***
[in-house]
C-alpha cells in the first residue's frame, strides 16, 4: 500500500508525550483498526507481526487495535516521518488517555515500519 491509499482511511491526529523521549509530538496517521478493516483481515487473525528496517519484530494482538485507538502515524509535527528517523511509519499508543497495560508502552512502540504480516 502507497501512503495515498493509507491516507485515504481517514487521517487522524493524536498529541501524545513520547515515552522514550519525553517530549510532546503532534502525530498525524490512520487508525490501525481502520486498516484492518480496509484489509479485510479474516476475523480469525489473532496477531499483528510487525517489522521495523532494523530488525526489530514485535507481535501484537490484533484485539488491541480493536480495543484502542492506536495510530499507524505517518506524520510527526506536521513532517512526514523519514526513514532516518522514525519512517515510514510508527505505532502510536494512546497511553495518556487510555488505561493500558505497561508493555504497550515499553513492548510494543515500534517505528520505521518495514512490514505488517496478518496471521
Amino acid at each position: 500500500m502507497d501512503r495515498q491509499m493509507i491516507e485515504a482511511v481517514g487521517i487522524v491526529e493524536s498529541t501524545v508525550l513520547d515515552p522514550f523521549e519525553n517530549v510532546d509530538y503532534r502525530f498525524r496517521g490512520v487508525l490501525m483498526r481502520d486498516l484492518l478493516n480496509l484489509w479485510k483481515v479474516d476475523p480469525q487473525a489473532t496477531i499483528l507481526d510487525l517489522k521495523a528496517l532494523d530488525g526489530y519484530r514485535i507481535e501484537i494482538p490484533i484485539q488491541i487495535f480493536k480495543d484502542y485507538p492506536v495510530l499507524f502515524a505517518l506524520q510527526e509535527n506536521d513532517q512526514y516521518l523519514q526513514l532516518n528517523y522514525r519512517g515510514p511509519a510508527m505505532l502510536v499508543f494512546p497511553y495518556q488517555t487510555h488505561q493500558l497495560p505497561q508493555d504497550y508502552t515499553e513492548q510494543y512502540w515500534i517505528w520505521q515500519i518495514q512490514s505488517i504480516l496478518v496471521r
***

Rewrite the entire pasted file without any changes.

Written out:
[in-house]
C-alpha cells in the first residue's frame, strides 16, 4: 500500500508525550483498526507481526487495535516521518488517555515500519 491509499482511511491526529523521549509530538496517521478493516483481515487473525528496517519484530494482538485507538502515524509535527528517523511509519499508543497495560508502552512502540504480516 502507497501512503495515498493509507491516507485515504481517514487521517487522524493524536498529541501524545513520547515515552522514550519525553517530549510532546503532534502525530498525524490512520487508525490501525481502520486498516484492518480496509484489509479485510479474516476475523480469525489473532496477531499483528510487525517489522521495523532494523530488525526489530514485535507481535501484537490484533484485539488491541480493536480495543484502542492506536495510530499507524505517518506524520510527526506536521513532517512526514523519514526513514532516518522514525519512517515510514510508527505505532502510536494512546497511553495518556487510555488505561493500558505497561508493555504497550515499553513492548510494543515500534517505528520505521518495514512490514505488517496478518496471521
Amino acid at each position: 500500500m502507497d501512503r495515498q491509499m493509507i491516507e485515504a482511511v481517514g487521517i487522524v491526529e493524536s498529541t501524545v508525550l513520547d515515552p522514550f523521549e519525553n517530549v510532546d509530538y503532534r502525530f498525524r496517521g490512520v487508525l490501525m483498526r481502520d486498516l484492518l478493516n480496509l484489509w479485510k483481515v479474516d476475523p480469525q487473525a489473532t496477531i499483528l507481526d510487525l517489522k521495523a528496517l532494523d530488525g526489530y519484530r514485535i507481535e501484537i494482538p490484533i484485539q488491541i487495535f480493536k480495543d484502542y485507538p492506536v495510530l499507524f502515524a505517518l506524520q510527526e509535527n506536521d513532517q512526514y516521518l523519514q526513514l532516518n528517523y522514525r519512517g515510514p511509519a510508527m505505532l502510536v499508543f494512546p497511553y495518556q488517555t487510555h488505561q493500558l497495560p505497561q508493555d504497550y508502552t515499553e513492548q510494543y512502540w515500534i517505528w520505521q515500519i518495514q512490514s505488517i504480516l496478518v496471521r